The Texas men kicked off their 2014-2015 season on Friday in Austin with their annual orange-white meet, and if the defending NCAA Champions Cal got in the first punch of the new season, #2 Texas got in a fantastic counter-punch.
In the team scoring, Orange got off to a huge lead, winning the first 5 events, and wound up beating white by a narrow 5 points, but it wasn’t the scoring that will resonate nationally: it’s the results.
Off-the-bat, Kip Darmody swam a 46.92 in the 100 back, which makes him the first swimmer in the country under 47 seconds this year. His sophomore teammate Jack Conger was 2nd in 47.32, and freshman Brett Ringgold was 3rd in 47.35. While a very different format than Cal had, all three of those times are faster than defending NCAA Champ Ryan Murphy (47.50) went a week ago.
That was the first of three swims for Ringgold, who was competing in his first meet as a college athlete. He also swam a 19.81 in the 50 free to beat John Murray (20.00), Matt Ellis (20.04), and Jack Conger (20.05) in a very tight finish, and swam a 43.87 to place 2nd to Clay Youngquist (43.85) in the 100 free.
Joseph Schooling wasn’t at this meet while returning from representing his native Singapore at the Asian Games, but Ringgold still did a phenomenal job representing for a smallish, but extremely talented, freshman class. No swimmer going back as far as the official USA Swimming/NCAA database goes (the 2007-2008 season), no freshman has been close to that fast before at least their mid-season invite.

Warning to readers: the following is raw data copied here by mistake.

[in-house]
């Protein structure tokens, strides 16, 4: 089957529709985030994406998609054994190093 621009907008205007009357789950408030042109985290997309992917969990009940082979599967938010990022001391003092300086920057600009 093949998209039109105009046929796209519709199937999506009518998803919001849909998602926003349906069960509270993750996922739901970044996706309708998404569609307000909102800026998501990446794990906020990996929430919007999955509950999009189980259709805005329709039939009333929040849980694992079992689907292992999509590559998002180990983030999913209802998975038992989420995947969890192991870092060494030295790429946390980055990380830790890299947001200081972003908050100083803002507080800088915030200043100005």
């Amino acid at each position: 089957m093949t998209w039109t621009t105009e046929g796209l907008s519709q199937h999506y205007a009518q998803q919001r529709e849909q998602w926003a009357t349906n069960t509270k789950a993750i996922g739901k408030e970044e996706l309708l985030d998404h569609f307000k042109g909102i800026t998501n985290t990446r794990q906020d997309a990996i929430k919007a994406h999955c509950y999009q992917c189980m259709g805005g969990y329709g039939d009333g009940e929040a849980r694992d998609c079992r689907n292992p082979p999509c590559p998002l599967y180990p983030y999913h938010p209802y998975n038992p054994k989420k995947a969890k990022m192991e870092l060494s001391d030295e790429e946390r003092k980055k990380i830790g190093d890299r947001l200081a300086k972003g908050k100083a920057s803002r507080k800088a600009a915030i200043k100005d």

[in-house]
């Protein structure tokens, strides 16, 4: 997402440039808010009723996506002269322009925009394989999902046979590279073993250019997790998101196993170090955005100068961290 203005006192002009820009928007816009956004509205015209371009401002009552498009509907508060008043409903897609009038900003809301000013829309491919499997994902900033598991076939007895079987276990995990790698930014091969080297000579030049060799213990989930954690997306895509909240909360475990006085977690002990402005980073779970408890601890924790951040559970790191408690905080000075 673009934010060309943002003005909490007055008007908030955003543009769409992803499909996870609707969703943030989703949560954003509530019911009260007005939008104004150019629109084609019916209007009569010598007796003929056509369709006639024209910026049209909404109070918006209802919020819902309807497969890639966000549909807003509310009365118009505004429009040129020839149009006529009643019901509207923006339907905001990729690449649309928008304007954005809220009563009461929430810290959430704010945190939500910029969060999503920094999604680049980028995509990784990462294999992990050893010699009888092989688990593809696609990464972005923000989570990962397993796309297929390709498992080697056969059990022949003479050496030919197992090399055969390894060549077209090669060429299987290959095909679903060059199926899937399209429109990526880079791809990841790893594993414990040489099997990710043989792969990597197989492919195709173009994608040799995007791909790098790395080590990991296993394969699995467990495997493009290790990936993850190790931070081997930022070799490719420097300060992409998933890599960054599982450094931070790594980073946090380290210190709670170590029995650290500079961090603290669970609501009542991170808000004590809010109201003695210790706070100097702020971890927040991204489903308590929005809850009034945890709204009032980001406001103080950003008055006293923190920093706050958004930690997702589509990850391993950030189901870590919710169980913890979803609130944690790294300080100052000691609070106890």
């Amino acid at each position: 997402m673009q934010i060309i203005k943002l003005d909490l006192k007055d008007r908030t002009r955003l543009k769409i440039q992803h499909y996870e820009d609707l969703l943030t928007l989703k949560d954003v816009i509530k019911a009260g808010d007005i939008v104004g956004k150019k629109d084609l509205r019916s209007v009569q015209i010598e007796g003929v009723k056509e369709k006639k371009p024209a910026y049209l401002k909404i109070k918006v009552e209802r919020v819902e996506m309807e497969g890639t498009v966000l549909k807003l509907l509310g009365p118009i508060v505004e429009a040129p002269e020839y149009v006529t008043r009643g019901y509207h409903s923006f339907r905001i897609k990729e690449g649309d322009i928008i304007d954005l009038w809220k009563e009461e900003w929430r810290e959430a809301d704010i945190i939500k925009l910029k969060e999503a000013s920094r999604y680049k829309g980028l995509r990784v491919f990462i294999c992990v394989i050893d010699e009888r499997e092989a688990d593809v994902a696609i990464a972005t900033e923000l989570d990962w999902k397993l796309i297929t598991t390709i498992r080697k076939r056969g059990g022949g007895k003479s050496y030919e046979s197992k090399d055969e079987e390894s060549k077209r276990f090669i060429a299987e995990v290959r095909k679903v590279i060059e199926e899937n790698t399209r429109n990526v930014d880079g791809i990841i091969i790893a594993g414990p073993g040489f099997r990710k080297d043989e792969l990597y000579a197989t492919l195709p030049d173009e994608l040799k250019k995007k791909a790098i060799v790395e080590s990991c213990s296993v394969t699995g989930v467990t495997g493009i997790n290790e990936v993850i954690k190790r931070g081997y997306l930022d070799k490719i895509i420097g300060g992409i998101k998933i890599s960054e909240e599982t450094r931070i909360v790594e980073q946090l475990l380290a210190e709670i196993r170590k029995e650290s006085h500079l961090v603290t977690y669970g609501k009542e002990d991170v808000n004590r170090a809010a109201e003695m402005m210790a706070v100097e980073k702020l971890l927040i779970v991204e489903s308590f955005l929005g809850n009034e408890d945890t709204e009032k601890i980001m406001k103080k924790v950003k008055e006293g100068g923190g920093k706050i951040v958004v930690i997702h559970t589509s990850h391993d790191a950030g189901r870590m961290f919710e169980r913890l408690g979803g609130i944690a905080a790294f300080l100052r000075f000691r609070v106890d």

Texas sophomore Will Licon won all three of his swims on Friday. He started with a 53.88 in the 100 breast, then was a 1:46.44 in the 200 IM and a 1:57.99 in the 200 breaststroke. In the first of those races, he beat Imri Ganiel (55.00) and Austin Temple (55.20) in a stroke that has gone from a program weakness to a program strength in two years of good recruiting.
The U.S. National Teamer and Pan Pacs team member Matt Ellis started his season off well with a 46.71. There will be a lot more expectations on Ellis this season with more international credentials behind him, and it seems as though his slight shift of focus more onto the 100 fly, and less on the 50 and 100 free, continues here in September. He was 3rd in the 50 free and 4th in the 100 free.
Every time a result flashed on the board, it was another shock in the context of being a season-opening meet. Sam Lewis won the 1000 free in 9:01.18, which would’ve been 5th-best in the country last season at any meet. Freshman Jonathan Roberts wasn’t far behind in 9:05.20 Youngquist picked up his first of two wins with a 1:35.09 in the 200 free. Conger won the 200 back in 1:42.35 to start the season.
There was only one relay swum, and even with a split squad those times were almost flabbergasting. The white relay swam a 2:55.00, with all four swimmers (unnamed in official results) going under 44 seconds, and then the orange relay added a 2:57.63 on top of that.
The fans of every other team in the country, and probably even most in Austin, will be tempering the results by pointing out that nobody ever won a national championship in the first meet of the season. As much as can be proved in a season-opener, though, Texas did prove in their season-opener. The transfer of NCAA Champion diver Michael Hixon to Indiana in the off season hurt the Longhorns’ chances at the NCAA title, but the Longhorns are still very much in the hunt for the title in 2015.
Full meet results, in PDF, available here.